Caleb grated his chair suddenly. “I'll jest speak to her,” he proclaimed, courageously.
“She knows it's ready. You set still,” said Deborah. And Caleb drew his chair close again, and loaded his knife with toast, bringing it around to his mouth with a dexterous sidewise motion.
“She ain't sick, is she?” he said, presently, with a casual air.
“No, I guess she ain't sick.”
“I s'pose she eat so many cherries she didn't want any supper,” Caleb said, chuckling anxiously. His wife made no reply. Ephraim reached over slyly for the toast-spoon, and she pushed his hand back.
“You can't have any more,” said she.
“Can't I have jest a little more, mother?”
“No, you can't.”
“I feel faint at my stomach, mother.”
“You can keep on feelin' faint.”
“Can't I have a piece of pie, mother?”
“You can't have another mouthful of anything to eat to-night.”
Ephraim clapped his hand to his side again and sighed, but his mother took no notice.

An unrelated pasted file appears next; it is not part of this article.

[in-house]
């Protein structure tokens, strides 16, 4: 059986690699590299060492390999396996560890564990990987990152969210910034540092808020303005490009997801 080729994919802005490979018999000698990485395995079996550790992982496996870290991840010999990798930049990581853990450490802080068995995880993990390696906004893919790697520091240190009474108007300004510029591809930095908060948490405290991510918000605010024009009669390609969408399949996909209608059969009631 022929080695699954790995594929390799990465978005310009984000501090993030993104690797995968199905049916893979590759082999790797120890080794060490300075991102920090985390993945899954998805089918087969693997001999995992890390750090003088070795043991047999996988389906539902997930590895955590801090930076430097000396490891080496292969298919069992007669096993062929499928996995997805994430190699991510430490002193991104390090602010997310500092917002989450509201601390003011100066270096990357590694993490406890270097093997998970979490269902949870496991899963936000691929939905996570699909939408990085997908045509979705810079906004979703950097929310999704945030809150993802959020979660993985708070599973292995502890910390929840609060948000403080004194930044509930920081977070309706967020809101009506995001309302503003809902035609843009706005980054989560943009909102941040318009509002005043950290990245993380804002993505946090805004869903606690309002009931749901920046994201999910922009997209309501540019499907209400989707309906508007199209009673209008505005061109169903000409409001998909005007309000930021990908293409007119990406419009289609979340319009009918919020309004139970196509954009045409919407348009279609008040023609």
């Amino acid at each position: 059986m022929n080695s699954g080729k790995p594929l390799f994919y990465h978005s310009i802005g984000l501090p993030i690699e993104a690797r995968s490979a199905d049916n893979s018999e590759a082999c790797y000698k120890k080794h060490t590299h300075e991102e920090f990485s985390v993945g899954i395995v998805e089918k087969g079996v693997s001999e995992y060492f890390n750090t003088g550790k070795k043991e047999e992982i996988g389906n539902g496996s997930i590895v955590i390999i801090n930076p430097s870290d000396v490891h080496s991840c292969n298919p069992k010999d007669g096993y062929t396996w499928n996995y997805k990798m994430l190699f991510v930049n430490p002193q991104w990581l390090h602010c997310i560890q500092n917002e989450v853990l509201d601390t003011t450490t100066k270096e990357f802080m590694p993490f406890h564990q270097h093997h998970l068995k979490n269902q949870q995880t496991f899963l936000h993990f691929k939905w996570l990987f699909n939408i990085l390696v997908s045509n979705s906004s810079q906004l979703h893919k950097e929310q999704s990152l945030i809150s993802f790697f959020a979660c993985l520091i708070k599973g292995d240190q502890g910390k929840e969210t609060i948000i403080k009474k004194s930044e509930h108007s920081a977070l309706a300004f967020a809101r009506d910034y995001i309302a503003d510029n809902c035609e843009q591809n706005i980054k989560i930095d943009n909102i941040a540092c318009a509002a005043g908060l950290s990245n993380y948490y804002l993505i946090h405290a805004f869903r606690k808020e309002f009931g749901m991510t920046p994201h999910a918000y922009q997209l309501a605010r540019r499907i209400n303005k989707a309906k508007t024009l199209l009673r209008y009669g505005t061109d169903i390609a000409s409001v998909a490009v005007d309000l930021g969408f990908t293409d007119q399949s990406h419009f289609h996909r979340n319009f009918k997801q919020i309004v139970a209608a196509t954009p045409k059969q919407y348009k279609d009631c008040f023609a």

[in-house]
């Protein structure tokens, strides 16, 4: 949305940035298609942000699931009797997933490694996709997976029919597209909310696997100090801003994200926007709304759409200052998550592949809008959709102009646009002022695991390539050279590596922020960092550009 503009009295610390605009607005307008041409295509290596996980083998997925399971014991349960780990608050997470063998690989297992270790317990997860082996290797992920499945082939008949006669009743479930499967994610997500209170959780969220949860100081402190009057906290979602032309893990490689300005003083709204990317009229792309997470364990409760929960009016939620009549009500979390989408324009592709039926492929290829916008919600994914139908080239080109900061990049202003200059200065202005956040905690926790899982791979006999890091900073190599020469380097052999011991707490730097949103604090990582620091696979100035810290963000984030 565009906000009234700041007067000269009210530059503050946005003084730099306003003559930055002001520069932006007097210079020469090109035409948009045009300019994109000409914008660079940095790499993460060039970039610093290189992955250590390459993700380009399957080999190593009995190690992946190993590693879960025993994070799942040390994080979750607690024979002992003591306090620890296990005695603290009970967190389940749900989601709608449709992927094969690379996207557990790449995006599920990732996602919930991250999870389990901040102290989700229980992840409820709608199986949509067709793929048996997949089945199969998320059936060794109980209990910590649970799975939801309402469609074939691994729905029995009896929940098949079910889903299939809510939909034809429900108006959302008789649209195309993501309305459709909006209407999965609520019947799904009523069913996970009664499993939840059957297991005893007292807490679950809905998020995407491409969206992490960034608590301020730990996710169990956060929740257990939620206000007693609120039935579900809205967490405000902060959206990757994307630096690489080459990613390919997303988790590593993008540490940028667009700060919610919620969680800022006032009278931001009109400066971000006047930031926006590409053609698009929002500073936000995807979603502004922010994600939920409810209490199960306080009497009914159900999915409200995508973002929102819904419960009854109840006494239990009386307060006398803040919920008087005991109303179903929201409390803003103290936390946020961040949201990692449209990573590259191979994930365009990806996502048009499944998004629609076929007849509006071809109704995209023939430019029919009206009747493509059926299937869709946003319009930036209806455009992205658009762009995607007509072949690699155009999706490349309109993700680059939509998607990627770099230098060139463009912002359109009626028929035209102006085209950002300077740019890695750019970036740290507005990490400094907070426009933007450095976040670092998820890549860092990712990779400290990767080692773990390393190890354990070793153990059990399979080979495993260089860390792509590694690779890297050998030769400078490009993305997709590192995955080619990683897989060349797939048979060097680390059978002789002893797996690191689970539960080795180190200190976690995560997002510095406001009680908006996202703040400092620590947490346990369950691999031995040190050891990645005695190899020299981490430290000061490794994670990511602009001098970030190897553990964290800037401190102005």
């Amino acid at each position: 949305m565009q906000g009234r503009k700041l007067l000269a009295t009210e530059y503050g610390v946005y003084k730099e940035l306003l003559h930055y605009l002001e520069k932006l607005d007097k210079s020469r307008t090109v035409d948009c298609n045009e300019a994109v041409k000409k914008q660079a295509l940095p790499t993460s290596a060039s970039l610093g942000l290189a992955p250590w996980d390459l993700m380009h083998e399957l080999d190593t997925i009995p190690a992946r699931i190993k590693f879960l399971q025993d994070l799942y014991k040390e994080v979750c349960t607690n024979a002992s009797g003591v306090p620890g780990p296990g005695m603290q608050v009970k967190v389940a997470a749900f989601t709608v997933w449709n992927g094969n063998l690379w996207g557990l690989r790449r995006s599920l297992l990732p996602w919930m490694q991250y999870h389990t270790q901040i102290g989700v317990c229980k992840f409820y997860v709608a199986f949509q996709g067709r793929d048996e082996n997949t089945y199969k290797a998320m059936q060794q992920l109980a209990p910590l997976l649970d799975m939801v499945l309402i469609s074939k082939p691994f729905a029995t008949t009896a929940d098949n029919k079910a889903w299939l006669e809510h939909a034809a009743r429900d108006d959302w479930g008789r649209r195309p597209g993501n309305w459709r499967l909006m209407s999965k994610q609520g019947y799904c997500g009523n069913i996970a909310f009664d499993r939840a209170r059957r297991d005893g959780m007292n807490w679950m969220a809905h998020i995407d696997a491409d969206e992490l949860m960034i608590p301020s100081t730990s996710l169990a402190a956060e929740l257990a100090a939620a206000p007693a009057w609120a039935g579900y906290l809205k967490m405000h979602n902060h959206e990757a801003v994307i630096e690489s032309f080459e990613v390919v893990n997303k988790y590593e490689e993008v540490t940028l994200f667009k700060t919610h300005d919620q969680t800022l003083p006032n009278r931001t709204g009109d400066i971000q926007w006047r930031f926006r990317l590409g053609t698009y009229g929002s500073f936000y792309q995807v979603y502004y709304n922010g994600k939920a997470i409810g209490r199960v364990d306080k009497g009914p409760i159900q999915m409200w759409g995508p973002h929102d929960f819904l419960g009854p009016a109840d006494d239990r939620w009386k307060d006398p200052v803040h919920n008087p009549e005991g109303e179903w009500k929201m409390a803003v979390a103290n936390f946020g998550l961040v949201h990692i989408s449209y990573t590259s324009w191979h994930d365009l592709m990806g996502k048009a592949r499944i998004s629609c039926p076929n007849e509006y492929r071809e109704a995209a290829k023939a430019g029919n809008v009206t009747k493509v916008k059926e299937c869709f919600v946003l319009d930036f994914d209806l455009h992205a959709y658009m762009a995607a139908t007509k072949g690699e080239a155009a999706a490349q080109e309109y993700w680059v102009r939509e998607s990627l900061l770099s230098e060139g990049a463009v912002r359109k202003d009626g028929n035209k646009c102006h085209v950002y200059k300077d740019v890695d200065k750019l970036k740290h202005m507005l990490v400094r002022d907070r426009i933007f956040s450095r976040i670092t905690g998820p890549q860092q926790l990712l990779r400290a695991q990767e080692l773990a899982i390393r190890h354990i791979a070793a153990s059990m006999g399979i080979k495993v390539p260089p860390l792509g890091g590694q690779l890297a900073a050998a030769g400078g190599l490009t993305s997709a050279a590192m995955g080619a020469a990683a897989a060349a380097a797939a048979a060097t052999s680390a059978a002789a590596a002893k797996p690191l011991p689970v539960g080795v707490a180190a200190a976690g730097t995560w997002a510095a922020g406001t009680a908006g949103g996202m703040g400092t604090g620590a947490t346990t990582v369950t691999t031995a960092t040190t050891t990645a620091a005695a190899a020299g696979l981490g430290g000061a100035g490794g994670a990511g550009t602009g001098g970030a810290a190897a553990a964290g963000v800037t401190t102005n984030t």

“Have you got a pain, sonny?” asked Caleb.
“Yes, dreadful. Oh!”
“Hadn't he ought to have somethin' on it?” Caleb inquired, looking appealingly at Deborah.
“He can have some of his doctor's medicine if he don't feel better,” she replied, in a hard voice. “Set your chair back now, Ephraim, and get out your catechism.”
“I don't feel fit to, mother,” groaned Ephraim.
“You do jest as I tell you,” said his mother.
And Ephraim, heaving with sighs, muttering angrily far under his breath lest his mother should hear, pulled his chair back to the window, and got his catechism out of the top drawer of his father's desk, and began droning out in his weak, sulky voice the first question therein: “What is the chief end of man?”
“Now shut the book and answer it,” said his mother, and Ephraim obeyed.
Ephraim was quite conversant with the first three questions and their answers, after that his memory began to weaken; either he was a naturally dull scholar, or his native indolence made him appear so. He had been drilled nightly upon the “Assembly's Catechism” for the past five years, and had had many a hard bout with it before that in his very infancy, when his general health admitted—and sometimes, it seemed to Ephraim, when it had not admitted.